In a high-stakes showdown, Google and the US Justice Department clashed in court on Friday over allegations that the tech giant, a unit of Alphabet, engaged in unlawful practices to dominate search advertising. The case, which unfolded during closing arguments, holds significant implications for the future landscape of the internet.

District Judge Amit Mehta, presiding over the proceedings in Washington, scrutinized both parties with probing questions, particularly delving into whether platforms like ByteDance’s TikTok and Meta’s Facebook and Instagram serve as competitive alternatives for advertisers seeking to allocate their search advertising budgets.

Mehta emphasized the pivotal nature of platform substitutability in the realm of advertising, terming it a “central issue” that the court must address. As the trial draws to a close, Mehta is now poised to deliver a landmark decision in the months ahead, determining whether Google’s conduct constitutes a violation of antitrust laws.

One of the key aspects under examination was whether Google bases its pricing adjustments on an assessment of competitors’ pricing. Notably, Google’s advertising arm constitutes a significant portion of its overall revenue, accounting for approximately three-quarters of its total earnings.

The outcome of this case is eagerly anticipated, as it holds the potential to reshape the competitive dynamics of the digital advertising landscape and could have far-reaching implications for the regulation of tech giants in the future.


In the courtroom clash between the US government and Google, counsel David Dahlquist made a compelling argument, asserting that advertising revenue is the linchpin of Google’s monopolistic power. He contended that Google operates without genuine market pressure, enabling it to raise prices and neglect product improvement without fear of repercussions. This, he argued, is a hallmark of monopolistic behavior, where a company can worsen its offerings and still reap greater profits.

However, Google’s counsel, John Schmidtlein, pushed back against these claims by highlighting that Google’s share of US digital advertising revenue has been on a steady decline. He emphasized the formidable advertising capabilities of competitors such as TikTok, Facebook, Instagram, and Amazon, suggesting that Google faces significant competition in the digital advertising space.

Schmidtlein further asserted that Google is motivated to innovate and enhance its search advertising products, refuting the notion that monopolists have no incentive to improve their offerings. He questioned the logic behind the assumption that Google, if truly a monopolist, would not strive for product enhancement but instead opt to inflate prices without innovation.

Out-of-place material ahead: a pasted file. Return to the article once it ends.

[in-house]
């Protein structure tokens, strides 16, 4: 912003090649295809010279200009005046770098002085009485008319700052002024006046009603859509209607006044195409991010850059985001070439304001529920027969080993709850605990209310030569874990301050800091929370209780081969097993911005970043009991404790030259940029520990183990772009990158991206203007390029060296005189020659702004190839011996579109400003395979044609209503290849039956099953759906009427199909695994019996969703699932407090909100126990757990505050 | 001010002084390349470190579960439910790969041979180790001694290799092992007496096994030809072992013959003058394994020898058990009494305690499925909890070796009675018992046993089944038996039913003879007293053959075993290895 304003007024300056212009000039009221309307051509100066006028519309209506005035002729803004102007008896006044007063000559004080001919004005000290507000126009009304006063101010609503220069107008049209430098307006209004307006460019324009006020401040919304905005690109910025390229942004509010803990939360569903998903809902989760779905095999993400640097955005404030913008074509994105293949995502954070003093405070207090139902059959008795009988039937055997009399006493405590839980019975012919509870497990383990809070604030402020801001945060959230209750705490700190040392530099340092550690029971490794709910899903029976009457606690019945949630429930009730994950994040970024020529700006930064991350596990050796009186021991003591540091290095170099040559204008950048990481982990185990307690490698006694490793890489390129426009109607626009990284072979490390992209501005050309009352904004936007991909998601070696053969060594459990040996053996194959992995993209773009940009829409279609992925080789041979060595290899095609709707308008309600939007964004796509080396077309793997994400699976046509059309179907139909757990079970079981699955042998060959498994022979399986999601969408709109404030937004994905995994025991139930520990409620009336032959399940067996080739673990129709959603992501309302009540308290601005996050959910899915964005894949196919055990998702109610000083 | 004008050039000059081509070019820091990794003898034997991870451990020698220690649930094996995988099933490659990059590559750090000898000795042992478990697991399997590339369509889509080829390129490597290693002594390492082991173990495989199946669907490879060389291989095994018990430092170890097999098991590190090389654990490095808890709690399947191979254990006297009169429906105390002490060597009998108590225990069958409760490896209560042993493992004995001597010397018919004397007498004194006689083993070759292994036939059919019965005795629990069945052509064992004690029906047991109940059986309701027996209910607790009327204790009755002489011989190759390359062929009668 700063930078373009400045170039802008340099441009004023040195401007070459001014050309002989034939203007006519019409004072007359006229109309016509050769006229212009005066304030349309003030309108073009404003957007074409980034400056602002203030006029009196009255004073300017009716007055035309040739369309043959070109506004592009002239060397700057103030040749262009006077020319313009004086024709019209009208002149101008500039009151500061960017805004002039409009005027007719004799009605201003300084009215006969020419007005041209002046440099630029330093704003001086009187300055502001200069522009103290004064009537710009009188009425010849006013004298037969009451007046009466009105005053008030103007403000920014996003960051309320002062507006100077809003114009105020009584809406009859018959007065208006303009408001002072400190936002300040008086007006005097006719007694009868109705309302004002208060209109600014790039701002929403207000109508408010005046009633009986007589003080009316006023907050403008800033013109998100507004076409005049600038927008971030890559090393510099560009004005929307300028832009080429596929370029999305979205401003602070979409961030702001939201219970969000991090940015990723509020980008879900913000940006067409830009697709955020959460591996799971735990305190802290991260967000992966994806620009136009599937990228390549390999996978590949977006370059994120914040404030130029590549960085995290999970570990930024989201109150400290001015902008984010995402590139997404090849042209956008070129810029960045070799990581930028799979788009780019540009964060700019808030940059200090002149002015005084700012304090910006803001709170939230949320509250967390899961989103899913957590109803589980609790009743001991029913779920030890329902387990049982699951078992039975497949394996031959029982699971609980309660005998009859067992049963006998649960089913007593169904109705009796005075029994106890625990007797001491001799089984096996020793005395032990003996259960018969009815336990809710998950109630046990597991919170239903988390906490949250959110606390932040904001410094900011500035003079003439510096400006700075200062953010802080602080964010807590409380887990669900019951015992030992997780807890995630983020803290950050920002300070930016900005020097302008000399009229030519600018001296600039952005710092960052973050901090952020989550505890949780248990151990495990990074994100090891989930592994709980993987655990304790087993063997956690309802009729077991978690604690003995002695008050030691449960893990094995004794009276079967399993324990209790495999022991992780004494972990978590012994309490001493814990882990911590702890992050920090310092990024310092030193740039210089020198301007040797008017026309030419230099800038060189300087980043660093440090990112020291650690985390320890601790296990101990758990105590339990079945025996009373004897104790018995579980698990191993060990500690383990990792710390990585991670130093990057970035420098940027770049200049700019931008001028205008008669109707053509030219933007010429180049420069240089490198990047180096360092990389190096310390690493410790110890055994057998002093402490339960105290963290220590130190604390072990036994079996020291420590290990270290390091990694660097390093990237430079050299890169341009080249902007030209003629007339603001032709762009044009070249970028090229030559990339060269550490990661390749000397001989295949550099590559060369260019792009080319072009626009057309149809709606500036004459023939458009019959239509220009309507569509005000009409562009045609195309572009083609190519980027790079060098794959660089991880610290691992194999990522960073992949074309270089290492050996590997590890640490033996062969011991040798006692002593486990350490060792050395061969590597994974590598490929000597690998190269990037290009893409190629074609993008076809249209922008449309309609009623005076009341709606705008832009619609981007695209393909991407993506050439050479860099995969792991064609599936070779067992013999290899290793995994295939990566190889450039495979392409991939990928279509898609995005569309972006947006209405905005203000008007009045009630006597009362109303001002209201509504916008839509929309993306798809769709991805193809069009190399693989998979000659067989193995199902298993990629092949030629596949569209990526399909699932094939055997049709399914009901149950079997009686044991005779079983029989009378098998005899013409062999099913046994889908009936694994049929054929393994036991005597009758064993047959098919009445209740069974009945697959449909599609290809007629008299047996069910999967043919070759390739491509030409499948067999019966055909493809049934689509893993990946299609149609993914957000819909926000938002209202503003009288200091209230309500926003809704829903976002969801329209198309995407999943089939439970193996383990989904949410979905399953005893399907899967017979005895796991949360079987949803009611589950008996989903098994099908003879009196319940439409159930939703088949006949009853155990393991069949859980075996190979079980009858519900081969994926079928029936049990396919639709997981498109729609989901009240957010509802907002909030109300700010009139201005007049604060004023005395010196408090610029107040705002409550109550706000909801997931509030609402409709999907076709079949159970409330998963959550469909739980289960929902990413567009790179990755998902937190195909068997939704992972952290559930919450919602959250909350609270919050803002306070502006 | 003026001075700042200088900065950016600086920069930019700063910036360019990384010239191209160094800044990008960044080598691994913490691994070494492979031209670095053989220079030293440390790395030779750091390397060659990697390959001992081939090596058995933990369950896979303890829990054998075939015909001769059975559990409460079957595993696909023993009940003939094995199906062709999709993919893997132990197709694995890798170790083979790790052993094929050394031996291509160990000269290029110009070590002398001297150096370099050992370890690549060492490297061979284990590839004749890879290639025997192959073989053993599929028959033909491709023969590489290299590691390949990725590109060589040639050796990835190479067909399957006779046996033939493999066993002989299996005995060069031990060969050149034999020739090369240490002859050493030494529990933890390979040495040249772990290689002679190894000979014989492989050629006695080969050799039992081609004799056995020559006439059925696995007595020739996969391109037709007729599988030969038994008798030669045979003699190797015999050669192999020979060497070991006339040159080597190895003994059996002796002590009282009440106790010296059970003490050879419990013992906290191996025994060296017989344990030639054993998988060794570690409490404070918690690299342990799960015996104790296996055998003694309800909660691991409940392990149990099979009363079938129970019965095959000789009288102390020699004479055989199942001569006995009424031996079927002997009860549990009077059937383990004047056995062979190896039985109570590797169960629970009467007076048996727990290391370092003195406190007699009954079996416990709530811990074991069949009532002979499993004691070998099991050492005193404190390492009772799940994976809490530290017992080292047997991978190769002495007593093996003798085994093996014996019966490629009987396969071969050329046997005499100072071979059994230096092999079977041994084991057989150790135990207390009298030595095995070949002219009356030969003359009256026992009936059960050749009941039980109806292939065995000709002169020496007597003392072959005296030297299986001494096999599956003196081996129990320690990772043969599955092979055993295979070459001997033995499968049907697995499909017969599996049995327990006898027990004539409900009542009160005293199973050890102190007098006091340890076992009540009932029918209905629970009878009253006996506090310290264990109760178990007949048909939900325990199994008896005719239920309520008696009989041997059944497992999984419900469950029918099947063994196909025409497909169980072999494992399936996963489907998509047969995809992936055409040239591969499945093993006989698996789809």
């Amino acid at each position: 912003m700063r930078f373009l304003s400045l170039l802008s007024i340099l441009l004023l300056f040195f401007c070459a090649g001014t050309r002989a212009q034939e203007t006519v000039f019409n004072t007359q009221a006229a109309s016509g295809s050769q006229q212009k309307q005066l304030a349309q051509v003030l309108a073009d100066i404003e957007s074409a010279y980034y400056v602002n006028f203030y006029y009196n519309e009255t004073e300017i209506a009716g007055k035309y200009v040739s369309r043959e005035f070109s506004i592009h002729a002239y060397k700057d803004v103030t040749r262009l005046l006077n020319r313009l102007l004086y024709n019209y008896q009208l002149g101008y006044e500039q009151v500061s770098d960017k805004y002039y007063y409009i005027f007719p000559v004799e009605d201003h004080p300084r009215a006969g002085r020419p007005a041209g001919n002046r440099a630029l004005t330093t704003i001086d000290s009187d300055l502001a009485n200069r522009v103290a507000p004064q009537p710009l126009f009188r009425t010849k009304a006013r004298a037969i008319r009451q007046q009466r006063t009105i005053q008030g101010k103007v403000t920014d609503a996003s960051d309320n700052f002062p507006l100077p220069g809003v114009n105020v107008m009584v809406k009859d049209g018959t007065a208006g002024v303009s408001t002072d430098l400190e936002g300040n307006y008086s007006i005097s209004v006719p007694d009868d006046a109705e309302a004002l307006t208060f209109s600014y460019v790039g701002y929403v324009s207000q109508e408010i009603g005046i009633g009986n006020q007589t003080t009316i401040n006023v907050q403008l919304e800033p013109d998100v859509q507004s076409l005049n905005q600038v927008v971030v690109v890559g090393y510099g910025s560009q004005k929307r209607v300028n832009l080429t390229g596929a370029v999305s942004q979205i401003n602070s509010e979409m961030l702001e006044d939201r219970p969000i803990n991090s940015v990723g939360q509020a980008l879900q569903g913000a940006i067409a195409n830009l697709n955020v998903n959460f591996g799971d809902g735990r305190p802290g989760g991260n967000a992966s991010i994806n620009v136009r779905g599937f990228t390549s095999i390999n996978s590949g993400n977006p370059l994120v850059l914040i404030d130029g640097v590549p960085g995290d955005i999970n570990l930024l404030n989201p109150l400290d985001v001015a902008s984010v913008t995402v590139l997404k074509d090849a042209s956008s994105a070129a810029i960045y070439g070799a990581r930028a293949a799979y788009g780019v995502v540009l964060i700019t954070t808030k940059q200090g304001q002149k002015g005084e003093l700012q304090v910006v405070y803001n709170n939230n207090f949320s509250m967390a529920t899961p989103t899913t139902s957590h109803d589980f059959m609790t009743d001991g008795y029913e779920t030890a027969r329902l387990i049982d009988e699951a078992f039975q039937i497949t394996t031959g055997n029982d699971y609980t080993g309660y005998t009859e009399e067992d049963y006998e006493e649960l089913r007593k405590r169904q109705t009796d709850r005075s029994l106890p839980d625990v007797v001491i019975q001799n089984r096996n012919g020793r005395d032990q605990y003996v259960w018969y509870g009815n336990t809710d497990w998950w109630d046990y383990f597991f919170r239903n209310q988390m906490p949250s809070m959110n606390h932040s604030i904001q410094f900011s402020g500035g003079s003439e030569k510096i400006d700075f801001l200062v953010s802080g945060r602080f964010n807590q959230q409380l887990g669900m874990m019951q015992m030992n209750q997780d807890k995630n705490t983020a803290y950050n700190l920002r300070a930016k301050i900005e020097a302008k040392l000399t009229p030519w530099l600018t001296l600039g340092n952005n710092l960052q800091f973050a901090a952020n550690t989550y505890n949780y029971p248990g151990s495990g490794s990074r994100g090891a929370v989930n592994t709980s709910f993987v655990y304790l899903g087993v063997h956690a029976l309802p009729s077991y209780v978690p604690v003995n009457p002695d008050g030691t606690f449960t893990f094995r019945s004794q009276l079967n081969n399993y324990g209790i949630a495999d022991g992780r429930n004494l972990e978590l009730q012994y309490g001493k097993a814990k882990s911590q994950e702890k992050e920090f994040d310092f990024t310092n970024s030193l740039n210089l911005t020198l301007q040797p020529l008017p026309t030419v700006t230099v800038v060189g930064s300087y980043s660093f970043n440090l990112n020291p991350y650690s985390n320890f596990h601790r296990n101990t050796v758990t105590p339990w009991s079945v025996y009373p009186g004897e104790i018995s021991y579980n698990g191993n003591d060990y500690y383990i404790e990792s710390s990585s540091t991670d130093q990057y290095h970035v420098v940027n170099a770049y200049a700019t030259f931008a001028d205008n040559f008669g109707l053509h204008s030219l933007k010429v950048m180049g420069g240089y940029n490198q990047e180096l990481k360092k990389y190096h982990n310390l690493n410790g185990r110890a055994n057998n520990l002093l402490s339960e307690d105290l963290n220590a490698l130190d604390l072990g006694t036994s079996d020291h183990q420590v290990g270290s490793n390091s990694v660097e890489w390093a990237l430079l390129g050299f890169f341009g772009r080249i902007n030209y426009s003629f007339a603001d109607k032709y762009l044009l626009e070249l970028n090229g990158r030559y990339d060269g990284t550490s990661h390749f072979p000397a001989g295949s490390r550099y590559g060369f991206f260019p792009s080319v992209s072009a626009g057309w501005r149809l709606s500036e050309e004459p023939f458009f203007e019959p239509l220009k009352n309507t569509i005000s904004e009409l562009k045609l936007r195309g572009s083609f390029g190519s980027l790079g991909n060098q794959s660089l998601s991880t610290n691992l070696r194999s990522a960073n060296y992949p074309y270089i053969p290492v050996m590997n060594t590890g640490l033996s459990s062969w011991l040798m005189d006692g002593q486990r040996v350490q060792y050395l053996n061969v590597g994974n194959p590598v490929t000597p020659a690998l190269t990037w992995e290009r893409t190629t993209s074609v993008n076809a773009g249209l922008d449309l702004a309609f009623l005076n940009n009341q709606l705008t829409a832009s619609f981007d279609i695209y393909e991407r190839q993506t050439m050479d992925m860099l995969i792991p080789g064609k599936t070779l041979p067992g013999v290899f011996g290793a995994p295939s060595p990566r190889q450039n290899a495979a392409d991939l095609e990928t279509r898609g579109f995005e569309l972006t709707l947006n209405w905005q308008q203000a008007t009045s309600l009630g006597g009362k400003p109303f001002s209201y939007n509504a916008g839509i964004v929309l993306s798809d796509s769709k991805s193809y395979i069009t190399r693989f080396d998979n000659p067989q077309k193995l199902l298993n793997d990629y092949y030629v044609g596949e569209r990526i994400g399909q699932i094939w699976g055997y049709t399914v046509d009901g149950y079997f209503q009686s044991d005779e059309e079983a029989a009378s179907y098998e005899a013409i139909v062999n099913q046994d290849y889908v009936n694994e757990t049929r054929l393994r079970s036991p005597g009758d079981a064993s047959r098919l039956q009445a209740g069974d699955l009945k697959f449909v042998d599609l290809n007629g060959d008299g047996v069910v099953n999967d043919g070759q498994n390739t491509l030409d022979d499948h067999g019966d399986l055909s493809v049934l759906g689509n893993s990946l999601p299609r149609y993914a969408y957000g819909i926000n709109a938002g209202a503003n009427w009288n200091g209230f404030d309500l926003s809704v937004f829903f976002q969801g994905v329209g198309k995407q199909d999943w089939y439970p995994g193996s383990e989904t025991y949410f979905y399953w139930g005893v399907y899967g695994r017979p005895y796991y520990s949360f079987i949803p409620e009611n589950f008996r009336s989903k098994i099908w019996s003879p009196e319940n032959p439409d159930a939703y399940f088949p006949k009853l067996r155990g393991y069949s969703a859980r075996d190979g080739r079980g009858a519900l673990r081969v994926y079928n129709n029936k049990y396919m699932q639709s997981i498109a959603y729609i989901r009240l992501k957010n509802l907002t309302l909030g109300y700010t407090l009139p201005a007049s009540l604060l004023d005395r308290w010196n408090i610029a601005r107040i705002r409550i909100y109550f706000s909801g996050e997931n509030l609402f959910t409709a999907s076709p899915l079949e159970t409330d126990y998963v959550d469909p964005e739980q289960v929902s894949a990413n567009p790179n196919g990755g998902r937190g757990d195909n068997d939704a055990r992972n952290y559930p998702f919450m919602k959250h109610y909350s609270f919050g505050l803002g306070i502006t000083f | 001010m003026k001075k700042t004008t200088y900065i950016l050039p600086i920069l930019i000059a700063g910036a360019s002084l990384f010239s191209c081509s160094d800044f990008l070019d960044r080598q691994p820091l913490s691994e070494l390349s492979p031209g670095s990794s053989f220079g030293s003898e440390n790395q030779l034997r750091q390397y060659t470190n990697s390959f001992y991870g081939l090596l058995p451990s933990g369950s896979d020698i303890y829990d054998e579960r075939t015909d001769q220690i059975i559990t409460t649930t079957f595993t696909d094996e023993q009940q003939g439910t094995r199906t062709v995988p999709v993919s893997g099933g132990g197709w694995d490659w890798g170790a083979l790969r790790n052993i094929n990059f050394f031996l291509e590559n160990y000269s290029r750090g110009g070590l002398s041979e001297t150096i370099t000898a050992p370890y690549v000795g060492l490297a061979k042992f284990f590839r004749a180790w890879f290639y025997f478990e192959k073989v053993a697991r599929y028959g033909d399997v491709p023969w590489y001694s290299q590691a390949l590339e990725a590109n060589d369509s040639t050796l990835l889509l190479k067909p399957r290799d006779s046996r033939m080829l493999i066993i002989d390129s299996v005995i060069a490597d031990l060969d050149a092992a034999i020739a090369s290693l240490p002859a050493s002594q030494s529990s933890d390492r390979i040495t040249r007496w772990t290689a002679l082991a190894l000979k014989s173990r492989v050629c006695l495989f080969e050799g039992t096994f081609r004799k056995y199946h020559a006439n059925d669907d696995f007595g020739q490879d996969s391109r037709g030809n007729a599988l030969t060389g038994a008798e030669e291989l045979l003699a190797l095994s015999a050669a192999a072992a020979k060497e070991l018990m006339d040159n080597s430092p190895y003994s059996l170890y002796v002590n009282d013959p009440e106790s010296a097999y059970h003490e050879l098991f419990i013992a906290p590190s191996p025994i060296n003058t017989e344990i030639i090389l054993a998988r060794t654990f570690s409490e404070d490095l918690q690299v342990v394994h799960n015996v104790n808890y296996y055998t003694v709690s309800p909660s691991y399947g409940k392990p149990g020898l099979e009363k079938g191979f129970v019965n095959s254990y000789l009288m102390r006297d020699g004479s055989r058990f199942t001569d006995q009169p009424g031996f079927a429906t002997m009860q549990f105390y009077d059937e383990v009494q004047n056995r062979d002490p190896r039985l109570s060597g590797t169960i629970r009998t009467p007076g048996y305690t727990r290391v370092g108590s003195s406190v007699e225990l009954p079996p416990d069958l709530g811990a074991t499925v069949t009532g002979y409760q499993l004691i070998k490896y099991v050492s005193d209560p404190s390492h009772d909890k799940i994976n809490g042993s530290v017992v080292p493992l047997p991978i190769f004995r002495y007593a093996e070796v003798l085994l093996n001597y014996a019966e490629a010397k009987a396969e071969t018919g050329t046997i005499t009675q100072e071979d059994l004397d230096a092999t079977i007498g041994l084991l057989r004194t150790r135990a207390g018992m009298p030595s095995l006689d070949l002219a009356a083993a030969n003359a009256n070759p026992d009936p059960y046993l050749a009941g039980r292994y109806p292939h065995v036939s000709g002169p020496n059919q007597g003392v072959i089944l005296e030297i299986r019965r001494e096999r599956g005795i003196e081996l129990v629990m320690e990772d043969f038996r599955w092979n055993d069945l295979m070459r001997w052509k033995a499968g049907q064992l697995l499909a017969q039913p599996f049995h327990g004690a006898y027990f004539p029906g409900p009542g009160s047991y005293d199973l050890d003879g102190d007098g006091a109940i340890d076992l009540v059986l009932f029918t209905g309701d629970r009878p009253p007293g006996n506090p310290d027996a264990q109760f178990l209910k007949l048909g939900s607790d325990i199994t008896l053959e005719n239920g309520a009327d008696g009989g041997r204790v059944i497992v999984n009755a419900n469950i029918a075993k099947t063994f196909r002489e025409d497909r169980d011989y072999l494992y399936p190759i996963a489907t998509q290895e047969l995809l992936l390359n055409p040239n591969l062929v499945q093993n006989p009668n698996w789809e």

As the courtroom drama unfolds, the arguments presented underscore the complexities of the case and the pivotal role it plays in shaping the future of digital advertising and competition within the tech industry. The outcome of this legal battle will undoubtedly have far-reaching implications for Google and the broader landscape of online advertising.


Since its inception on September 12, the trial against Google has unfolded as a significant legal showdown. The Justice Department has relentlessly pursued allegations that Google, a colossal search engine, leveraged its dominant market position to unlawfully bolster its profits. Testimonies from witnesses, including representatives from Verizon, Samsung Electronics (the maker of Android), and Google itself, have shed light on the company’s substantial annual payments, totaling $26.3 billion in 2021. These payments were purportedly aimed at securing Google’s search engine as the default option on smartphones and browsers, thereby maintaining its stronghold in the market.

District Judge Mehta, presiding over the trial, was on the brink of addressing the government’s accusation on Friday. The claim suggests that Google deliberately eradicated internal documents relevant to the lawsuit, potentially erasing evidence unfavorable to the company’s position. Google has staunchly defended its data preservation practices, asserting their reasonableness, and has urged the court against imposing sanctions.

Despite the vigorous arguments presented, the court is not expected to deliver an immediate ruling at the culmination of the proceedings. This case, initiated during the tenure of former President Donald Trump’s administration, represents the inaugural effort among five legal actions aimed at curbing the market dominance of “big-tech” companies. The Biden administration’s antitrust enforcers have continued this pursuit, filing additional cases against Meta (Facebook’s parent company),, and Apple Inc., signifying an ongoing commitment to addressing concerns surrounding monopolistic practices in the tech industry.



Experienced Senior Research Analyst



Sikander Raza, a Senior Technical Analyst



Hamza Saleem, a Senior Business Analyst



Irsa Sajjad, as a Research Analyst for Equities

Leave a Reply

Your email address will not be published. Required fields are marked *


Are you sure want to unlock this post?
Unlock left : 0
Are you sure want to cancel subscription?